Naked photos of me were shared online when I was 14 – tech firms must do more to protect kids

Leah Juliett was just 14 when someone posted naked pictures of the teenager on the internet.

Now, 27, Leah, who is non-binary and uses they/them pronouns, is trying to prevent the “same problem that led to the abuse” happening to other LGBTQ+ young people. 

If you look up Leah’s name online, there are articles discussing their work fighting for LGBTQ+ rights, youth online safety and combating image-based sexual violence. They have spoken to US lawmakers and the White House about the impact that being the victim of child sexual abuse material (CSAM) and image-based sexual violence has had on their life.

“It’s still ever-present in my life and the lives of thousands of LGBTQ+ young people around the country and the world because of big tech,” they told PinkNews. 

“This happened to me [more than] 10 years ago, when I was first groomed on Facebook Messenger into sending nude photos of myself to a boy who would later post them on the internet. I was never able to get justice in my case. I was never able to hold my abuser accountable. 

“Ten years later we still have the same problem that led to [that] abuse, due to the lack of both accountability in the tech industry and the lack of legislation to protect young people online.” 

Leah testified before Congress about their experiences as a survivor of CSAM. (Getty)

Queer people face incidences of revenge porn far more often than their straight peers

Studies have found queer people are far more likely than their cisgender, straight counterparts to become victims of image-based sexual violence, such as revenge porn, and that anti-LGBTQ hate is rife on major social media platforms – including Facebook, Instagram, TikTok, YouTube and Twitter/X – while the quality of safeguarding queer users remains largely unsatisfactory.

Appearing before the US senate last month, Mark Zuckerberg, the chief executive of Meta, which owns Facebook, Instagram and WhatsApp, apologised for the “suffering” victims, as well as the families of children who were sexually exploited on social media platforms, had to endure. 

Leah, who was present at the hearing, criticised Zuckerberg for not taking action sooner and for allowing the “abuse” against them to “spread on Facebook”

They told PinkNews that CSAM and image-based sexual violence is an issue on Meta, Apple’s iCloud and “everywhere else that it’s proliferated” – and it’s “impacting queer and trans people disproportionately”.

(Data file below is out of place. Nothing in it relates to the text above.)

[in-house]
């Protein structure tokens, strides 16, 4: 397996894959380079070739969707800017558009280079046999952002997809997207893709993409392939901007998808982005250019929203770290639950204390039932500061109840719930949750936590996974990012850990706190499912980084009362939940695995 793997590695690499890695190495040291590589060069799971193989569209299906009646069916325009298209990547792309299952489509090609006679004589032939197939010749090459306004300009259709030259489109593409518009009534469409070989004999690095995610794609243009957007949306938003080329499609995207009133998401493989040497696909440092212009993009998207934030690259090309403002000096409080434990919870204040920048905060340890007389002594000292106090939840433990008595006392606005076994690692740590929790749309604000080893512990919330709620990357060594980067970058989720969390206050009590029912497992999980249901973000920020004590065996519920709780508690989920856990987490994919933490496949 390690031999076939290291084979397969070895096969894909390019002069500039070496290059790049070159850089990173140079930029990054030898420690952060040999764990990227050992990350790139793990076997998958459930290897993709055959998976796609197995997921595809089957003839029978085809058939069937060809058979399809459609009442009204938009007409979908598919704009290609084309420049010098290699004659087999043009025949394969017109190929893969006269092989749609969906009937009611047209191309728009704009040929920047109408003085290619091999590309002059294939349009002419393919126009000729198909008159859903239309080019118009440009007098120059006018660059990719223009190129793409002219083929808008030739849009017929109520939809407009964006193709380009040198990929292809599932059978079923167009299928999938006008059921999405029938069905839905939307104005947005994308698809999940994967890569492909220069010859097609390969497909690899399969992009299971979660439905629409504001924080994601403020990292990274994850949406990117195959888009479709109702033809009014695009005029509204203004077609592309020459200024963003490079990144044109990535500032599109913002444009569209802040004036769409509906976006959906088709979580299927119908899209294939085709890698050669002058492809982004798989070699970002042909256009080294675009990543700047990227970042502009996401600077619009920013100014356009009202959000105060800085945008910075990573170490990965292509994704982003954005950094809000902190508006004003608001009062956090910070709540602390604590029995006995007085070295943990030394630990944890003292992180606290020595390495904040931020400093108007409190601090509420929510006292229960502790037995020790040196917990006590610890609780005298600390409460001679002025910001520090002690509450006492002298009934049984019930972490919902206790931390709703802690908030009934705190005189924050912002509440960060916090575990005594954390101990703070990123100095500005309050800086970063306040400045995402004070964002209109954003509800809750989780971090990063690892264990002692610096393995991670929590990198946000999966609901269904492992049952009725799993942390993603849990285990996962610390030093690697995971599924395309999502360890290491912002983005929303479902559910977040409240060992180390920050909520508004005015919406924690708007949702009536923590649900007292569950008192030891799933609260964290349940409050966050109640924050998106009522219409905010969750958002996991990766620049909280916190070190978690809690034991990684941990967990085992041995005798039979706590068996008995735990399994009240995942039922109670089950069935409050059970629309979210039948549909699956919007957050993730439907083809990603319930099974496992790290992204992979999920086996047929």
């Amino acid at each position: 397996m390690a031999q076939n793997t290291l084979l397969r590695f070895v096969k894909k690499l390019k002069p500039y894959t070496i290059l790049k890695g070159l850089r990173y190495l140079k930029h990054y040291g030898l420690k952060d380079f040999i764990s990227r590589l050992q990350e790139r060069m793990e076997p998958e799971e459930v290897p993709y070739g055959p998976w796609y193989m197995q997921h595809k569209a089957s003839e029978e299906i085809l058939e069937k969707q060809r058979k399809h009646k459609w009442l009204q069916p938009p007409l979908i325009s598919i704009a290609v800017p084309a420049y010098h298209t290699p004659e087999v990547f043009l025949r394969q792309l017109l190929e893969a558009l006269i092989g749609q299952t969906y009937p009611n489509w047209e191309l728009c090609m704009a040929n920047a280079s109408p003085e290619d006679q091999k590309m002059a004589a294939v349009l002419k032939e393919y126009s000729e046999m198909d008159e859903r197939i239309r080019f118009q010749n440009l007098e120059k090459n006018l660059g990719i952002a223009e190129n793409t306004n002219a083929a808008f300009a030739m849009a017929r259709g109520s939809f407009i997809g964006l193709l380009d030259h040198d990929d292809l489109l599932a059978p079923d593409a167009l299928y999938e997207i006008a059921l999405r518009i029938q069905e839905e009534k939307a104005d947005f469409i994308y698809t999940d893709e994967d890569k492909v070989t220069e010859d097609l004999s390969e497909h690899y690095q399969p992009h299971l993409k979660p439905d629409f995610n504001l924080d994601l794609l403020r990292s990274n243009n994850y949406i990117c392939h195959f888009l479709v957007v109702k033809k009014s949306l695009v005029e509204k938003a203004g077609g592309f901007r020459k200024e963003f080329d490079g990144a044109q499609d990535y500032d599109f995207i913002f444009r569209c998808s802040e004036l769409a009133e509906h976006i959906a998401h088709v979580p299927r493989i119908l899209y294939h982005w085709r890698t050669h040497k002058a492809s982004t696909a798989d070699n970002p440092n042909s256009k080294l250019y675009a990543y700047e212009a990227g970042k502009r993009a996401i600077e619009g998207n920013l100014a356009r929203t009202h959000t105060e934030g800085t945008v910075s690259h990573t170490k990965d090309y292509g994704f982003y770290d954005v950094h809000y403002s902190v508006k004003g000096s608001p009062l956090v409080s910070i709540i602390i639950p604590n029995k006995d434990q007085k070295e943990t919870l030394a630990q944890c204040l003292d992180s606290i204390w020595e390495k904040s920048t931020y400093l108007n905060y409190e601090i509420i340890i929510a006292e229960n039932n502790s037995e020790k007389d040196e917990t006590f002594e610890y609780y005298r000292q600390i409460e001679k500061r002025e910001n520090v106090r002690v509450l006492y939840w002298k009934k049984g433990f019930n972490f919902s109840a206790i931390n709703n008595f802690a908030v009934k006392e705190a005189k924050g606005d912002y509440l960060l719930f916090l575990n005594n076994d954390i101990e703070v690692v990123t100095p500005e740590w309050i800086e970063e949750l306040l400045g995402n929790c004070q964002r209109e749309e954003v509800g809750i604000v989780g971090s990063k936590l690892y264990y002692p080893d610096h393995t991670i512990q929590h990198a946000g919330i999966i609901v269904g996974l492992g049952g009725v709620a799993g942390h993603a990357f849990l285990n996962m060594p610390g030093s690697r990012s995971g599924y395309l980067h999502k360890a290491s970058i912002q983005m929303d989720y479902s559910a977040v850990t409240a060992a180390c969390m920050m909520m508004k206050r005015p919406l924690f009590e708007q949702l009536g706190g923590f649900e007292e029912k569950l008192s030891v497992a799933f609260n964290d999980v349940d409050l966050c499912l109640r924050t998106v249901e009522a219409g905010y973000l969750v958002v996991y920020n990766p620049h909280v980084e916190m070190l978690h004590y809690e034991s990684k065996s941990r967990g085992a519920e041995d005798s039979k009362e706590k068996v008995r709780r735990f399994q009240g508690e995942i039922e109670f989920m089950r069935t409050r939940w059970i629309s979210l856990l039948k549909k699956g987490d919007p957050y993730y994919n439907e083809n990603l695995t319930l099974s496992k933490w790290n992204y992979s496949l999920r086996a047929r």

In 2023, the Heat Initiative launched a campaign calling on Apple to take action against that proliferation, after the tech giant scrapped plans to scan for such material on users’ devices.

Leah joked that they’ll “tattoo a rotten apple” on their body if “that’s what it takes to get the message across”.  

Their “evolution as an activist” brought them to this moment where they’re channelling their joy, “rage” and “inability to accept the status quo any longer” to direct policy change and hold tech companies to account. 

“When I show up as a heavily tattooed, plus-size, queer, non-binary person, living loudly with mental illness in spaces that were not traditionally meant for me, that is an act of joy,” Leah said. “That is radical and life-saving, because I believe that you can’t be who you can’t see.

“Showing up radically, fearlessly, authentically as myself, painting words that I needed to hear when I was younger on my body, such as ‘Rest in peace shame’, ‘Protect trans kids’ and ‘I’m not ruined, I am real’ sends messages to myself, and people perceiving me, that I get to reclaim and convey how my body is perceived. 

“That all ties back to why my activism has evolved to where it is now, why I’ve joined the Heat Initiative, why I’m taking on Apple and big tech, because this issue requires a major cultural shift from the political to the personal, and that includes both legislation change and tech accountability.”

‘The bill will protect young people from the abuse I endured, abuse that has grown and changed since then’

In recent years, various bills have been presented to protect people, especially children, on the internet. Among them is the Kids Online Safety Act (KOSA), which, among other things, aims to force tech companies to tackle illegal material and content that is harmful to children, conduct regular risk assessments and properly enforce age limits.

However, KOSA faced a crisis last year when the bill’s lead co-sponsor, Republican senator Marsha Blackburn, suggested it be used to protect minor[s] “from the transgender in our culture“. 

Leah, who has been advocating for the legislation, acknowledged that LGBTQ+ people are “afraid” of KOSA and that Blackburn’s remarks made her a “dangerous person to the trans community”.

Juliett joked that they’ll get a tattoo of a rotten apple if “that’s what it takes to get the message across”. (Soze Agency)

However, they remained firm in their support of the bill after techcrunch.com reported that several amendments appeared to have eased concerns voiced by the likes of GLAAD, The Human Rights Campaign and The Trevor Project.

“The bill will protect young people from the abuse which I endured, abuse that has grown and changed since [then],” Leah said. 

“At the end of the day, I want queer and trans youth to know that there are queer and trans people in the rooms talking with the highest staffers in legislative offices, sharing the feedback we hear from our community. 

“As a result, their concerns have impacted the law as it’s currently written. If it passes, it will be because of the tireless work of all of those young people who keep trying to get their voices heard.”

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